Talk: Macroevolution of dimensionless life history metrics in tetrapods


Organisms’ life history traits quantify their fitness strategies to navigate various energy allocation trade-offs between growth and reproduction. Eric Charnov presented three dimensionless metrics life history metrics that represent key life history trade-offs: lifetime reproductive effort (LRE), relative reproductive lifespan (RRL), and relative offspring size (ROS). These three metrics are theorized to be invariant with body mass, thus enabling comparisons of organisms across the body mass continuum. We use these metrics, in addition to body mass, to classify life history strategies across the four major classes of tetrapods: amphibians, reptiles, mammals, and birds. First, we assess body mass invariance of LRE, RRL, and ROS in 113 amphibians, 491 reptiles, 843 mammals, and 171 birds. We find that, although the metrics are not consistently invariant across classes, all three exhibit qualities of invariance in at least one class and LRE and RRL display invariant behavior in the majority of tetrapod classes. Second, we investigate how the traits have evolved in concert with body mass, either to maintain or disrupt the patterns of invariance we observe. Finally, we compare the values of these metrics and their combinations across the four classes of tetrapods. LRE, RRL, and ROS delineate a space in which the major tetrapod clades occupy mostly unique subspaces. These distinctions in combinations of life history strategies provide us with a framework to understand the impact of major evolutionary transitions in energetics, physiology, and ecology.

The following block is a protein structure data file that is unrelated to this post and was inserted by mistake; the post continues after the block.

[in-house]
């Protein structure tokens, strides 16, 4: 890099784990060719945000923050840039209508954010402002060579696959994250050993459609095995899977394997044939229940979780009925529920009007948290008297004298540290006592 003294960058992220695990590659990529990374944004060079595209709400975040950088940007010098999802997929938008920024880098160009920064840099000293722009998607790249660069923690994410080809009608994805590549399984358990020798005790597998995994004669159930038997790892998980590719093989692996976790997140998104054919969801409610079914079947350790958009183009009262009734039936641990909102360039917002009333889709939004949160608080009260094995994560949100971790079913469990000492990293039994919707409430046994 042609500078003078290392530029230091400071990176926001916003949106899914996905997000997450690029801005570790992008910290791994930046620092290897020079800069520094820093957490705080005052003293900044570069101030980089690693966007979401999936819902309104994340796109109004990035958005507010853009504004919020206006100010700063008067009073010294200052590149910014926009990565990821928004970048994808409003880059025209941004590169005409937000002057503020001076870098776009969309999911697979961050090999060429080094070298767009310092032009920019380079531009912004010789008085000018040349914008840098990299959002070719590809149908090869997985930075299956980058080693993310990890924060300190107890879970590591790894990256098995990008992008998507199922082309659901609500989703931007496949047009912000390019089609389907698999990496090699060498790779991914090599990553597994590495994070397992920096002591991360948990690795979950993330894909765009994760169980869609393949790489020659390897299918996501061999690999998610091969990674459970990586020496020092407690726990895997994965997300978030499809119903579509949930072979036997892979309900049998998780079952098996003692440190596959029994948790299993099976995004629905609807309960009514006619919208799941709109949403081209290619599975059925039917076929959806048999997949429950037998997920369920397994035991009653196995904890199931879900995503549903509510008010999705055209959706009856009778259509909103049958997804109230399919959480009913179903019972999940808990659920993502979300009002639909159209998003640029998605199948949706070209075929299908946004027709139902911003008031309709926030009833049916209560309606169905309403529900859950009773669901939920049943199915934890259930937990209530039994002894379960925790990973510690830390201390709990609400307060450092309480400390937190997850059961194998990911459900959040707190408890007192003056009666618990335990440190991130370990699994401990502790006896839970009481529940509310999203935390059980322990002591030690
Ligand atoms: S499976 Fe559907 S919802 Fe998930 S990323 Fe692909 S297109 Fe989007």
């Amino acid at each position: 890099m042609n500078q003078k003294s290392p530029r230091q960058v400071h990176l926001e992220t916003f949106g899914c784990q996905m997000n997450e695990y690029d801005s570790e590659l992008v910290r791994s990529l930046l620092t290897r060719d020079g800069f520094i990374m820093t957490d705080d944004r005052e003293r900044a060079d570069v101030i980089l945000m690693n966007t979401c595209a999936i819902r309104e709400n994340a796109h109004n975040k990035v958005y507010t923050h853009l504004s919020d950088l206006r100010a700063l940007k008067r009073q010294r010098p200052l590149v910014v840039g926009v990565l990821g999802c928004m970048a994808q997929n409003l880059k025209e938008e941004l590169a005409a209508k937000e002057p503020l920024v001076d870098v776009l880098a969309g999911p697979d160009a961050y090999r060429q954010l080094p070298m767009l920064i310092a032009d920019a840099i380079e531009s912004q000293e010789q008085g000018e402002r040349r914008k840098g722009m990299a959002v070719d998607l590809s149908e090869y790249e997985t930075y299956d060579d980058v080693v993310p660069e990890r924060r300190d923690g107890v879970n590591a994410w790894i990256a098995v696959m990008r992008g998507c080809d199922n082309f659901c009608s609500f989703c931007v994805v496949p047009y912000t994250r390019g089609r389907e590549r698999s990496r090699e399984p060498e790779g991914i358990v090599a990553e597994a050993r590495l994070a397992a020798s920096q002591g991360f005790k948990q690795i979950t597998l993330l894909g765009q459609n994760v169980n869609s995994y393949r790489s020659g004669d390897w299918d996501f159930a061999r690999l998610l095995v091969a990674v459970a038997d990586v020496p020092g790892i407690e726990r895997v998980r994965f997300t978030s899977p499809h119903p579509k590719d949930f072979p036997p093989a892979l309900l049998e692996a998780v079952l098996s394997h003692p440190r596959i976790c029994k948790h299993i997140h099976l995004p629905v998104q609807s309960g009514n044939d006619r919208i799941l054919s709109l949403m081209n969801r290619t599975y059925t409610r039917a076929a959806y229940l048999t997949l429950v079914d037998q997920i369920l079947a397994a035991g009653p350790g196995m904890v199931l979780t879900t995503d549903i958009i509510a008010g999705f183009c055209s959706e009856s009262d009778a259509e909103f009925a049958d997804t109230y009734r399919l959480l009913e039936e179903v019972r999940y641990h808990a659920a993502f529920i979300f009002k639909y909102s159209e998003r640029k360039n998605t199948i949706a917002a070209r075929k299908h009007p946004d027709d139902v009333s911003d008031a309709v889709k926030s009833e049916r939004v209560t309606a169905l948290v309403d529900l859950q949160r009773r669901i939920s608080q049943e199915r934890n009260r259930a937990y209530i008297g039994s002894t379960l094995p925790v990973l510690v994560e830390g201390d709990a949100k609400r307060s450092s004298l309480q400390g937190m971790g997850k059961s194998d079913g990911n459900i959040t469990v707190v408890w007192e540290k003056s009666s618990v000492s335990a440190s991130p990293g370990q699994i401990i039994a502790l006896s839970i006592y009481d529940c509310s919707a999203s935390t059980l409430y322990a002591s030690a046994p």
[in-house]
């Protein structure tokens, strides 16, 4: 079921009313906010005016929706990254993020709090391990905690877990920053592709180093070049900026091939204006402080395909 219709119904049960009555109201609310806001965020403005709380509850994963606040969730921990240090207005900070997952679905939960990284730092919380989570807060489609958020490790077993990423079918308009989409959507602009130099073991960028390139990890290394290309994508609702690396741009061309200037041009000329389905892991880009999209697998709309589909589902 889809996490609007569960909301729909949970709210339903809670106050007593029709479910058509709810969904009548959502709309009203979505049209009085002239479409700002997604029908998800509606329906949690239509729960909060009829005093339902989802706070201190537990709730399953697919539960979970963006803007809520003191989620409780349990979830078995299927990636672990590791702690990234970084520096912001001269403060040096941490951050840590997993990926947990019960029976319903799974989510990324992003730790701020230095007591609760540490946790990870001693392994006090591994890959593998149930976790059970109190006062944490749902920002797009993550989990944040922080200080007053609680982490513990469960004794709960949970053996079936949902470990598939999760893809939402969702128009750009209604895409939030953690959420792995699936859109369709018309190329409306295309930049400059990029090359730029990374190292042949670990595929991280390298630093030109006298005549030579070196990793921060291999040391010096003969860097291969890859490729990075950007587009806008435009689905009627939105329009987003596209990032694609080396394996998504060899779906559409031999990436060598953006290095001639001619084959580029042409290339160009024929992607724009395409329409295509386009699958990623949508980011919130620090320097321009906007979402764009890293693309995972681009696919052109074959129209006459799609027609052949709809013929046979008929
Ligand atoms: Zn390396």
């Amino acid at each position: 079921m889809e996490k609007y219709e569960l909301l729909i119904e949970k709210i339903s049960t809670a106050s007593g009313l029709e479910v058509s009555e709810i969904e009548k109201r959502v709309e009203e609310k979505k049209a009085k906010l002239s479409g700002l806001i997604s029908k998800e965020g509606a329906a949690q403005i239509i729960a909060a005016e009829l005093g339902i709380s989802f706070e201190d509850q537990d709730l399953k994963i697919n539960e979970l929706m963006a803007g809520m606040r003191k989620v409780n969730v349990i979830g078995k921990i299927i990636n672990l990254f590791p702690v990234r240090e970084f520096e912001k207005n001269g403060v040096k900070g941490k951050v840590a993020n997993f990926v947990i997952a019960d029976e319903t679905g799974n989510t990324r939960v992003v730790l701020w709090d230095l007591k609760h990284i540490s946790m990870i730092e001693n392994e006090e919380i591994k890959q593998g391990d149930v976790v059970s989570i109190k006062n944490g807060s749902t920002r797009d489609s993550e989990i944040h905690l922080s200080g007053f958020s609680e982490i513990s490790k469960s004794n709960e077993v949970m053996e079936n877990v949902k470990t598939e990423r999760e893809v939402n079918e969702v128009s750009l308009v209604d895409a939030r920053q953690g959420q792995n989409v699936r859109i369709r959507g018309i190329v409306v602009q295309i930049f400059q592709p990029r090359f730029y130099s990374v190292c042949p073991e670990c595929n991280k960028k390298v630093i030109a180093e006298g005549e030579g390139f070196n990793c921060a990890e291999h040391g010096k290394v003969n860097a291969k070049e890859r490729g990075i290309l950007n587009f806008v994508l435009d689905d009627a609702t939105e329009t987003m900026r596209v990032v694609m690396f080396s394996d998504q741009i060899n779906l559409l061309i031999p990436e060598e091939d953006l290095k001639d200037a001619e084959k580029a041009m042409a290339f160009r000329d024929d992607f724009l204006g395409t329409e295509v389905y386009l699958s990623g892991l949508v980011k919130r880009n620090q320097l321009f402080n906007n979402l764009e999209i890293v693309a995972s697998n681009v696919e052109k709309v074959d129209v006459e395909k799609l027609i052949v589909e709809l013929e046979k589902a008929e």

May 1, 2018 1:00 PM
Kenyon College Senior Honors Presentations
Gambier, OH
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